One of the main reasons people carry CBD oil while traveling is because they feel like doses make it less nerve-wracking to fly. It’s just a fact: some people get anxious when they travel. Taking CBD may help you cope with those anxious feelings during your travel hours. And it’s a safer option than drinking alcohol while you travel since drinking on a plane can speed up your dehydration and potentially alter your behavior. Even if you do not have aviophobia (fear of flying), tasks such as getting through the security lines may exacerbate your stress levels and cause anxiety, and many people report that CBD may help cope with these symptoms.
Recently, it became legal to fly with CBD oil in the US. However, in other countries, that may not be the case. CBD, also known as cannabidiol, is a compound found in varieties of the cannabis plant, both hemp, and marijuana; although CBD that’s legal in the United States contains less than 0.3% THC concentrations, which means it won’t cause a psychoactive reaction, many countries still consider this compound a controlled substance.
For years, the TSA banned traveling with any form of cannabis product. Recently, however, they updated the information on their website, making it clear that you can now travel with CBD oil and hemp-derived, FDA approved medication. In short, products that are FDA approved or contain hemp-derived CBD oil are generally legal in the United States, so passengers can legally carry these items on their flights.
Potential Anxiety Relief
When traveling by air, you need to be more cautious, especially when you plan to carry CBD oil in your carry on or checked luggage. First, pack wisely so that your CBD oil is easily accessible should airport authorities ask to see them. Make sure to bring your certificate of analysis, and have it readily available, as proof that your CBD oil is within the legal federal limits.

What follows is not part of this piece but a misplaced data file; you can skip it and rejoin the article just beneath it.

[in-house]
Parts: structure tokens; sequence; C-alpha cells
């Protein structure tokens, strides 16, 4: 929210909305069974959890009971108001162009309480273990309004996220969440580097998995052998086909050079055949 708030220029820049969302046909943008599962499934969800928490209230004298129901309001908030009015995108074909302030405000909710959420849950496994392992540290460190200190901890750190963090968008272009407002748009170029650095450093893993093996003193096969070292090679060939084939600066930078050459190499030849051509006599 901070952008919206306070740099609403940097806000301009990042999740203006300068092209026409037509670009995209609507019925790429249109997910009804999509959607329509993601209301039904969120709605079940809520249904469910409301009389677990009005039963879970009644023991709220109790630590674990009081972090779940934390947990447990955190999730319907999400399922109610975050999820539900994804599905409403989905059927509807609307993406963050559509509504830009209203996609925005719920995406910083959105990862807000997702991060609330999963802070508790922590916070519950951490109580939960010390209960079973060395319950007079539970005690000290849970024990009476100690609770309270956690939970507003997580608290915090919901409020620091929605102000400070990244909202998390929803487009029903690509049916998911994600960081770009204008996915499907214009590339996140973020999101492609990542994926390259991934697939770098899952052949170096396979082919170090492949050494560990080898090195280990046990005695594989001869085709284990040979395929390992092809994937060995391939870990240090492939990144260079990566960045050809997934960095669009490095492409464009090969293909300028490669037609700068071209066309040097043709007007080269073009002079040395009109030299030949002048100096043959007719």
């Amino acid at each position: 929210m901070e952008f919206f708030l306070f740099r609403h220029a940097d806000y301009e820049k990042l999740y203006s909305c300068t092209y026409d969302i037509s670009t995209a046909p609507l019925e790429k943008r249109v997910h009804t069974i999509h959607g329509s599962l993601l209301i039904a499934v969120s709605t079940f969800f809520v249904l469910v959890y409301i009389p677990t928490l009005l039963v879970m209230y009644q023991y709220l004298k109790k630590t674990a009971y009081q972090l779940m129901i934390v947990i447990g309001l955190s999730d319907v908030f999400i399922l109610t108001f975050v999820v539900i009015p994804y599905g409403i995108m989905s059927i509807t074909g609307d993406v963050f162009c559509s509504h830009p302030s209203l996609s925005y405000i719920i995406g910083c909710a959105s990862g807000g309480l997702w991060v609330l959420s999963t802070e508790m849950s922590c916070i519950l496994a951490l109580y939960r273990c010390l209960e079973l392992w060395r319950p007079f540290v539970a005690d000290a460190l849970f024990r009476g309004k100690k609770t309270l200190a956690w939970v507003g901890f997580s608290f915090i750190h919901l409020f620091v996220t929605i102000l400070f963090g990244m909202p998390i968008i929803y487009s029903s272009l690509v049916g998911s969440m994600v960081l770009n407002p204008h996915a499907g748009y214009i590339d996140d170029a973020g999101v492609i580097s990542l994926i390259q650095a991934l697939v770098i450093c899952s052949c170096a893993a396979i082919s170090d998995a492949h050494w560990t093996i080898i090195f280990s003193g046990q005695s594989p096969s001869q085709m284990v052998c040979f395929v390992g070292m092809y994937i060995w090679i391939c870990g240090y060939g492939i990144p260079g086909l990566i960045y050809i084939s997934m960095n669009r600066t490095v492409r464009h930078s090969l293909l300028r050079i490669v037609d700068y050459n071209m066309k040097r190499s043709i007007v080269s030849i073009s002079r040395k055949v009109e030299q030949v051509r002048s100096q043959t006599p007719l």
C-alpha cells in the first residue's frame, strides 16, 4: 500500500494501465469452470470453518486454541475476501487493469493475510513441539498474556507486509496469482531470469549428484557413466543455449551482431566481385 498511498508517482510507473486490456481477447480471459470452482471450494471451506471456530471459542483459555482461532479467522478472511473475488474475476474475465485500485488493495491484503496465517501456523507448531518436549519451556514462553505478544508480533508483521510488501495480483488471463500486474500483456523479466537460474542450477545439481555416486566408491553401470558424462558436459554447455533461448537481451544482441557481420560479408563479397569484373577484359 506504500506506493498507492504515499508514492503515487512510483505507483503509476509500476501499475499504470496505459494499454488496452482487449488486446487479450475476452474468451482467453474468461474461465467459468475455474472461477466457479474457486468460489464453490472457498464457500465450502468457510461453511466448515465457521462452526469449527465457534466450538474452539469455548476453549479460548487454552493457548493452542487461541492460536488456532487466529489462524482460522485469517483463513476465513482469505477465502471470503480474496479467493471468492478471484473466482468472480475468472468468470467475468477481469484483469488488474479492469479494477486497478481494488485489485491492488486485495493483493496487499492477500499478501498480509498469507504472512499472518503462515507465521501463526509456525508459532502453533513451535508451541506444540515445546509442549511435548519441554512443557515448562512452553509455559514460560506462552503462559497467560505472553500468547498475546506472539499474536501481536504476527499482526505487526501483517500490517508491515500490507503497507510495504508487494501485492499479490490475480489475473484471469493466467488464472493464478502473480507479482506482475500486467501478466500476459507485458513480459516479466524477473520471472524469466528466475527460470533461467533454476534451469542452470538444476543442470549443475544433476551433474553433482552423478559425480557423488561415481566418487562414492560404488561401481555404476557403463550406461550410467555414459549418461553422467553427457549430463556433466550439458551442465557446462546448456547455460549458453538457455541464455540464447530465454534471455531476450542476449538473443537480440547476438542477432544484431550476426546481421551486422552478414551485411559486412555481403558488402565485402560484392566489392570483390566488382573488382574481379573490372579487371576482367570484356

Additionally, long and international flights can trigger jet lag, especially if you are not well-rested prior to your travel. Here again, CBD may be a useful item to pack in your suitcase, since many people report improved sleep after using CBD.
Flying is a very stressful experience for animals because their movement is restricted and they are in an unfamiliar environment. Recently, the Humane Society suggested that giving your pets a dose of CBD when traveling could help them cope with the stress of air pressure changes, rough handling, and other stressful situations. Just be sure to discuss any new supplements with your veterinarian before providing any CBD to your pet.
Why the sudden change? The TSA update was a result of the FDA approving a drug, called Epidiolex, that contains CBD oil. (Epidiolex is an effective treatment for seizures in children with epilepsy.) Basically, when traveling within the United States, you can fly with your CBD oil, as long as the product you have is produced within the regulations set out by TSA.
Here’s the status of flying with CBD oil in the U.S. as of January 2020, according to the TSA’s website:
“Consumers can consider traveling with CBD products to be the same as traveling with any other over-the-counter supplements,” says Joshua Bauchner, Canafarma Corp. Legal Counsel. “TSA guidelines as of January 2020 specifically state that consumers can travel with CBD products as long as they contain no more than 0.3 percent THC on a dry weight basis, or that are approved by the FDA.”
After interning at SmarterTravel, Ashley joined the team full time in 2015. She’s lived on three continents, but still never knows where her next adventure will take her. She’s always searching for upcoming destination hotspots, secluded retreats, and hidden gems to share with the world.
International rules and regulations on CBD are less clear, so if you’re looking to travel abroad with CBD oil you’ll need to research the laws of the country you’re traveling to. However, professionals strongly advise to err on the side of caution and leave products with any cannabinoids (including hemp-derived oils) at home, especially because some countries have much stricter drug laws.
According to Tutkus, you should also ask the following questions: